In addition, the IGIE document charges the government with shoddiness in the way government investigators ignored DNA and other evidence collected from the buses, such as hair, clothing and other belongings, plus the presence of a fifth bus that seems to have disappeared (the government only acknowledged four).

During the presentation of the report, IGIE spokesperson Francisco Cox declared that “the time required to incinerate one body under those conditions is between 90 and 120 minutes”; calculating that to carbonize 43 bodies would have taken 60 hours and required 30,100 kilograms of wood and 13,330 kilograms of tires.

Jesús Murillo Karam also raised the possibility (supposedly on the basis of testimony from gang members) that the students had connections with the drug gangs. This was also categorically contradicted by the IGIE report.

In addition to the forensic investigations, the IGIE experts interviewed eyewitnesses, surviving students, and individuals under arrest. The report points out that the latter’s testimony (upon which the government has based its case) is plagued with inconsistencies and tainted by the fact that some of the prisoners had been tortured.

Despite the IGIE report, the immediate reaction of the government of president Peña Nieto and the Institutional Revolutionary Party (PRI) was to insist on the veracity of Murillo Karam’s version of events. However, on Tuesday, the government seized on the issue of the fifth bus to indirectly criminalize the normalistas, suggesting that that vehicle may have been transporting drugs for Guerreros Unidos.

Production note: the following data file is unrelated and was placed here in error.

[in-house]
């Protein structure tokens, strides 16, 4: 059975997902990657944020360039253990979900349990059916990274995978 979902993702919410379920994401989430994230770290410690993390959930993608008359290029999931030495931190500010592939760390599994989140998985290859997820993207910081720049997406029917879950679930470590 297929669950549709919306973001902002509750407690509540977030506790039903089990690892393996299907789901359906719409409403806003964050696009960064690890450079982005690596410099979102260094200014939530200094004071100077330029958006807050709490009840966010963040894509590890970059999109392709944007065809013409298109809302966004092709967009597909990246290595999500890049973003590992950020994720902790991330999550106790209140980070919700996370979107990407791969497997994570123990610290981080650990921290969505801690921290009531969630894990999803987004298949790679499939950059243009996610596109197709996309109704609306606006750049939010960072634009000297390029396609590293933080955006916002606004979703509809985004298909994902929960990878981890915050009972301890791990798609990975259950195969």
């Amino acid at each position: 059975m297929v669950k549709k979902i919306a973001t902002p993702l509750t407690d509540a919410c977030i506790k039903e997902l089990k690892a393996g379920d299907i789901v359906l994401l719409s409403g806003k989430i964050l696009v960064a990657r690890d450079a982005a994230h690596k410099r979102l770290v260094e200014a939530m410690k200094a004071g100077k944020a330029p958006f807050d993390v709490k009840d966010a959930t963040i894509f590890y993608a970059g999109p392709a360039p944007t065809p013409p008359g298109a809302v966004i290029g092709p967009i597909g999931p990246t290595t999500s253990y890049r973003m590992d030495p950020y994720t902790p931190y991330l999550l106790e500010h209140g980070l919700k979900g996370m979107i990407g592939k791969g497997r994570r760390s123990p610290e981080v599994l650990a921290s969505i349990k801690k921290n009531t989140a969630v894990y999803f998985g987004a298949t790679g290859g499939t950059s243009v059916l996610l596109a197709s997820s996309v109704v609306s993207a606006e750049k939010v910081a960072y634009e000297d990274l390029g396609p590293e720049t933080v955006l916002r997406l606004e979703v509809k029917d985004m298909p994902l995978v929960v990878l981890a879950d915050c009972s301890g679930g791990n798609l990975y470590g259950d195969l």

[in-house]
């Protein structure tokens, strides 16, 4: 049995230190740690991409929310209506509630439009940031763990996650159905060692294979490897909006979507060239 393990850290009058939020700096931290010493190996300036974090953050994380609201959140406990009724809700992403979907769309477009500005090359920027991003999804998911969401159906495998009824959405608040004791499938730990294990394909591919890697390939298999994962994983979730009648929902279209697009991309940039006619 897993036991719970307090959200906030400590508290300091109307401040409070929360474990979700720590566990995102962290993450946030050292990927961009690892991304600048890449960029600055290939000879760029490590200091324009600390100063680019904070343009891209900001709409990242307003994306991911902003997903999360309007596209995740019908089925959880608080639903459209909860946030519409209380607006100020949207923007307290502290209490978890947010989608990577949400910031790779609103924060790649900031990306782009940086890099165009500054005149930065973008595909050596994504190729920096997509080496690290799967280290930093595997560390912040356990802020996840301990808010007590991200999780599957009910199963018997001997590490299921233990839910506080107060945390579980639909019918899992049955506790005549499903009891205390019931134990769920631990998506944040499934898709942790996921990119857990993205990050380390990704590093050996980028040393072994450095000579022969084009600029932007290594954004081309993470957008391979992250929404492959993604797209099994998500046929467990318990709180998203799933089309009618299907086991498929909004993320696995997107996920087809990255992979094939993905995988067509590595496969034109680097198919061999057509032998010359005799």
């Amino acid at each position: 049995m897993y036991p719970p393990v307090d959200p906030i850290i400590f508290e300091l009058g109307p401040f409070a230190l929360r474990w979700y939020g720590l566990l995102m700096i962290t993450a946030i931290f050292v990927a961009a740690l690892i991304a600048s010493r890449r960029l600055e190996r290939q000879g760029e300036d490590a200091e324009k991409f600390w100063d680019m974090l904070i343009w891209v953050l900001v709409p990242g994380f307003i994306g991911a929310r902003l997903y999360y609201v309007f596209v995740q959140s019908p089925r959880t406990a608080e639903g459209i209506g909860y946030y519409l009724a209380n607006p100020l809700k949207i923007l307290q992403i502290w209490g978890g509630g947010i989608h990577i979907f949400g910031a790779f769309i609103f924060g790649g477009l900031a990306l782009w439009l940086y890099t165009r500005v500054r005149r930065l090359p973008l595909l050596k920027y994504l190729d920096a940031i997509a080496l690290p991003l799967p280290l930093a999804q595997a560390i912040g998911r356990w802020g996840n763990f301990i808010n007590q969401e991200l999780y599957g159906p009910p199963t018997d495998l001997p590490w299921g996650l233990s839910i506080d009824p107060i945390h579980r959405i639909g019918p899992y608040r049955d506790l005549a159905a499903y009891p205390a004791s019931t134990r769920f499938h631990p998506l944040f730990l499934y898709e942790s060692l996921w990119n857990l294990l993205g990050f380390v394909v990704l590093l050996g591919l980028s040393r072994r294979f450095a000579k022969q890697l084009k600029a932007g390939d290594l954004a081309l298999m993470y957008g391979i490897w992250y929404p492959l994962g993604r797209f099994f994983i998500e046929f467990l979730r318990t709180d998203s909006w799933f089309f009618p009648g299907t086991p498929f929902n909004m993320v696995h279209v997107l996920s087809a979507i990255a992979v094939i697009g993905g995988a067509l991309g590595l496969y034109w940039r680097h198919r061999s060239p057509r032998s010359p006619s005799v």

“The suggestion having to do with narcotics is a delicate subject because of what it may mean and represent,” declared Roberto Campa, Peña Nieto’s sub secretary of Human Rights. It was “social pressure” that had prevented the government from investigating the narcotics connection, declared Campa.

In fact, as was pointed out in the Proceso/UC Berkeley investigation, the most likely motive for terror tactics used against the normalistas nearly a year ago is that the rural teaching colleges have long been considered centers of left-wing political activism that threatens the established order. As with Tatlelolco 47 years ago, this was a political crime, by a government that has lost all legitimacy with the Mexican working class and lower middle classes.

Campa made his declaration as he was receiving a petition from the relatives of hundreds of missing Mexicans for a national registry of all the disappeared and federal resources to find them and to help their families.

Cynically anticipating mass demonstrations and angry protests on the anniversary of the Iguala kidnappings and killings, the legislature is set to declare September 26 “National Day Against Forced Disappearances.” Flags will be flown at half-mast. Not to be outdone, president Peña Nieto is proposing legislation that would “outlaw forced disappearances.”

Felipe de la Cruz, spokesperson for the families of the 43 missing normalistas, has called on Mexicans not to celebrate Mexican Independence Day (September 15) in the same way as in past years. Interviewed by the Mexico City daily La Jornada, Cruz declared:

“There is nothing to celebrate; instead we appeal to Mexican society to remind us on that day that 43 are missing and demand that the guilty be punished.” He added that “the tall tale that they insisted on has collapsed. Like it or not this is president Peña Nieto’s responsibility… his cabinet is full of liars, and he is now looking for ways of avoiding his responsibility.”